Back in April, I was honored to be elected to serve as an at-large member on the Board of Directors of the Universal Pantheist Society.  I’m not sure any other members even know.  When asked if I was interested, of course I said I was, but I realized I had no official credentials like some do, other than being a long-time pantheist and Society member.  Yet at the same time, I think that may be one of my strengths, for Pantheism is a path that’s for everyone and anyone who chooses it.  It doesn’t depend on credentials or a certain degree or title or income or education.  Anyway, here’s the bio that appears on their website.  It was something I wanted my friends and followers to know about because Pantheism is an important part of who I am, and the UPS is in turn an important aspect of my journey.  If you have an interest in Pantheism as well, I hope you’ll check out the UPS and consider joining up and help spread the word about it.  I’m glad to be a representative for them.

Sharon was born and raised in the mountains of western North Carolina and still resides in a small town within a short distance of both the Blue Ridge Parkway and the Great Smoky Mountains National Park. In the past, she was an avid camper and day hiker, but now most of her free time, when not working full-time as a Health Documentation Specialist, is largely spent baby-sitting her two young granddaughters and spending time with family and her three cats (at one point she was a volunteer for the local no-kill cat shelter). Her interests include Pantheism/deep ecology, working in her yard, genealogy (especially her Irish roots), writing, animal rights, and vegetarianism. Sharon learned about Pantheism back in 2002 and joined the Universal Pantheist Society, as well as spending several years as an active participant in the World Pantheist Movement, and helping form a local Pantheist group that met in Asheville, NC. One of her chief influences was “Accepting the Universe” by John Burroughs. Realizing the importance of connecting with other Pantheists, she began actively and regularly participating on the UPS websites, feeling its approach to pantheism best matches her own, summed up in the quote, “I believe in God, only I spell it N-A-T-U-R-E” (Frank Lloyd Wright). Sharon considers herself a voice for the everyday Pantheists who experience the simple pleasures of nature found in their own neighborhoods and backyards. Bird watching has become a new hobby, and she is a member of the National Audubon Society, as well as Friends of Animals. She has also written a blog for several years called The View From Raindrop Ridge, which is about living a simple pantheistic life in her beloved mountains.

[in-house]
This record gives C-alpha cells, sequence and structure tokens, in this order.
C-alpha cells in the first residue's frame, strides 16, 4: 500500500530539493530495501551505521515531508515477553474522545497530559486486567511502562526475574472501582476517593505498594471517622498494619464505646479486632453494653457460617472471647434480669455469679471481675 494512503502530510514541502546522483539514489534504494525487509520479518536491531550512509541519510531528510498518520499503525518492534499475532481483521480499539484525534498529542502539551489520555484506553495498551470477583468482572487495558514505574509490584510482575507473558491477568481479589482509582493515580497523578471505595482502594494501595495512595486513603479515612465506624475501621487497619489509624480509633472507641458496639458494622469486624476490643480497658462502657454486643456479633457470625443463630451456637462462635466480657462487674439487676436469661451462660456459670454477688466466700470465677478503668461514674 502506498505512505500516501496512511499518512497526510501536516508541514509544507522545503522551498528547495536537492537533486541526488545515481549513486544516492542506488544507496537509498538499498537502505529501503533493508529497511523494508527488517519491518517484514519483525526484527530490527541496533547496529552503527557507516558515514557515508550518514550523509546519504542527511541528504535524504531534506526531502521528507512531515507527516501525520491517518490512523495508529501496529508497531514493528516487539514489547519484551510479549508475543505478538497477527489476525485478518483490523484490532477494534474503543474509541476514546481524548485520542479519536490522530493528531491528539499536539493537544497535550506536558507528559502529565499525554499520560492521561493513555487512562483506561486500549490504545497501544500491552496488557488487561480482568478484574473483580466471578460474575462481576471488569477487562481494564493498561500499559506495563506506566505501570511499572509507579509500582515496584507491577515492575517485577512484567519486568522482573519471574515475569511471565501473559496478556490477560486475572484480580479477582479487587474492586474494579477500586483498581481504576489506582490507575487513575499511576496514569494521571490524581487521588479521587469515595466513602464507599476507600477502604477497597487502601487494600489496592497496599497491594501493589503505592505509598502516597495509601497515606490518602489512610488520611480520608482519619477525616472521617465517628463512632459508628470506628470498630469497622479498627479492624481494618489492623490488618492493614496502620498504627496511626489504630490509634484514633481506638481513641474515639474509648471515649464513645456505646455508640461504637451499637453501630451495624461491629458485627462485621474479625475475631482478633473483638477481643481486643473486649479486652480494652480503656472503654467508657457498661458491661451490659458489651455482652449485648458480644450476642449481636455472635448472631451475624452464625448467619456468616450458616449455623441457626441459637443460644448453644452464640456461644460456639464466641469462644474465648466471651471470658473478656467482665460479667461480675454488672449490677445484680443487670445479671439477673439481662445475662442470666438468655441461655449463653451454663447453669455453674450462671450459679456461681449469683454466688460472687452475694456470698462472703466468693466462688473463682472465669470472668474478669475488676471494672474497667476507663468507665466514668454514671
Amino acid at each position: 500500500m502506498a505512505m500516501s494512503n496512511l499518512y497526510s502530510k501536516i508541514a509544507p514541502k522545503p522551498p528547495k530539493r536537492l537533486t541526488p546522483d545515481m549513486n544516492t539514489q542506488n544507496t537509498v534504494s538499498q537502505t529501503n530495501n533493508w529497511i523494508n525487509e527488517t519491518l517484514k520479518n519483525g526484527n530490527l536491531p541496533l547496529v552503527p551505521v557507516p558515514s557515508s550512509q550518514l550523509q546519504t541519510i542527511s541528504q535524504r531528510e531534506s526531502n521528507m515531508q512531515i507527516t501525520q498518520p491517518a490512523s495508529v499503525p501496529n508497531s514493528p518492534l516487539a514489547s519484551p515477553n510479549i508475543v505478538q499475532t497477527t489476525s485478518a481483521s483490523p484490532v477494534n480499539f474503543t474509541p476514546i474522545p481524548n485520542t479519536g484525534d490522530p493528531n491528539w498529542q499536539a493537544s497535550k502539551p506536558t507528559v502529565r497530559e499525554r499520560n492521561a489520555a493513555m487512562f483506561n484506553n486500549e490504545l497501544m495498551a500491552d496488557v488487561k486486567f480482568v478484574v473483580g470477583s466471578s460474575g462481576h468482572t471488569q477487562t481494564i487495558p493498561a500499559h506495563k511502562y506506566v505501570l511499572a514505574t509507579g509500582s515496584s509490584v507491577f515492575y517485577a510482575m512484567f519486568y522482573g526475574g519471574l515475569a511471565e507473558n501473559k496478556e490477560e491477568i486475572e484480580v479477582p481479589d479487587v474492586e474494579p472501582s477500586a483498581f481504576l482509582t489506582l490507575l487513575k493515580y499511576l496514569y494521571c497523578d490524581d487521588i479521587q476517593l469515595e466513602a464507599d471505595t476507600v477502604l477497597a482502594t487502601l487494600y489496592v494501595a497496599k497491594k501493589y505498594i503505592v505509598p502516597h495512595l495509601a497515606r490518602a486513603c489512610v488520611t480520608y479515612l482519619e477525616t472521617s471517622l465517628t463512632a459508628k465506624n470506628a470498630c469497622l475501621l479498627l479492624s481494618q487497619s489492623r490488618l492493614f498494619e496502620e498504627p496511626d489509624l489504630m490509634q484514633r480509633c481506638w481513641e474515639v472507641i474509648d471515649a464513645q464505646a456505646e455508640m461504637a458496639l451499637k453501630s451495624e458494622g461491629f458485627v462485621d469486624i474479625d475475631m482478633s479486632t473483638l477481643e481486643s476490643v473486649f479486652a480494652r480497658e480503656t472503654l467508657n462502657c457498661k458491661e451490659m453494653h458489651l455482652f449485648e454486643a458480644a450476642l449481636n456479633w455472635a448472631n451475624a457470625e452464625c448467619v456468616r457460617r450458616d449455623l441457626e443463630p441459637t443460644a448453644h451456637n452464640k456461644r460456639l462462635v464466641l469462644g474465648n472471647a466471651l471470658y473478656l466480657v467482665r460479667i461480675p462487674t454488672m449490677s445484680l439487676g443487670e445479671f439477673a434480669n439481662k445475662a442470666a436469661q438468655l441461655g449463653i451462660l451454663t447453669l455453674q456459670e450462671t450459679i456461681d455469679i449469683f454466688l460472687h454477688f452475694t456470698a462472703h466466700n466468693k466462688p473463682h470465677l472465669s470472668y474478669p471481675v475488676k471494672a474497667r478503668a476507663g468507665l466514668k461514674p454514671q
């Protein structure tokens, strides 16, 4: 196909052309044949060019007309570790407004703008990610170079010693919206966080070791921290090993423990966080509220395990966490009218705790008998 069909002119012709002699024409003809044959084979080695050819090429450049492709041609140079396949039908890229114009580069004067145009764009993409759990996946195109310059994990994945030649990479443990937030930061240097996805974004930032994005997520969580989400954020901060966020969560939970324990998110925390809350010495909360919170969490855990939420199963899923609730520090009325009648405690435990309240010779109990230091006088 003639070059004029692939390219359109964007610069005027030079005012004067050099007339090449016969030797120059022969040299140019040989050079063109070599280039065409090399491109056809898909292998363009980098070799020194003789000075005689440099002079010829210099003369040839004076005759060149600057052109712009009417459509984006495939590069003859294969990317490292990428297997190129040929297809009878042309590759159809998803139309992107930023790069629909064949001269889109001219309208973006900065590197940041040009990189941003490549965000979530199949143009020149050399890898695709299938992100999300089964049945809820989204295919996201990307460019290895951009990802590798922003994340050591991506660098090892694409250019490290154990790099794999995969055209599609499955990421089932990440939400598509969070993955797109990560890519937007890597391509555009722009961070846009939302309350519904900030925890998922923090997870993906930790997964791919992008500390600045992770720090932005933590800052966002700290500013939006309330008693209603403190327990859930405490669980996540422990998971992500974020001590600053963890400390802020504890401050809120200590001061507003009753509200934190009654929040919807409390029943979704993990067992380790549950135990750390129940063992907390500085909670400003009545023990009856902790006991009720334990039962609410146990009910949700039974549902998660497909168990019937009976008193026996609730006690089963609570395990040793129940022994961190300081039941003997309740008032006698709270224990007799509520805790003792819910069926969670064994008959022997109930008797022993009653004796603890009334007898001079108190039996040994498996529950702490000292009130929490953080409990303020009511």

Copyright (c) 2017 by Raindrop Ridge Press

Sunday Morning Thoughts

It’s Sunday morning. Years ago I would have been getting ready to go to church. I’m so glad that I learned about Pantheism 15 years ago. As a religious path it’s for anyone, young or old, rich or poor, the well traveled or homebodies. No more creeds to mindlessly repeat. I’m still lying in bed and I can hear birds and an occasional crow of a rooster down the road, the sunlight streaming in the windows this morning. Soon I’ll look out the kitchen window while I make coffee and watch the chickadees and cardinals at the feeder, see the colorful blooms on the trees and shrubs in the yard, then wander to the porch and feel the wind and sun on my face. This is my church, my Sunday mornings now, and I love that. I’m really thankful that in my small southern town, where little churches are all over the place, many of them Baptist (though I was Methodist myself), I found a new way to be religious, to connect to what I call God, that works so perfectly for me.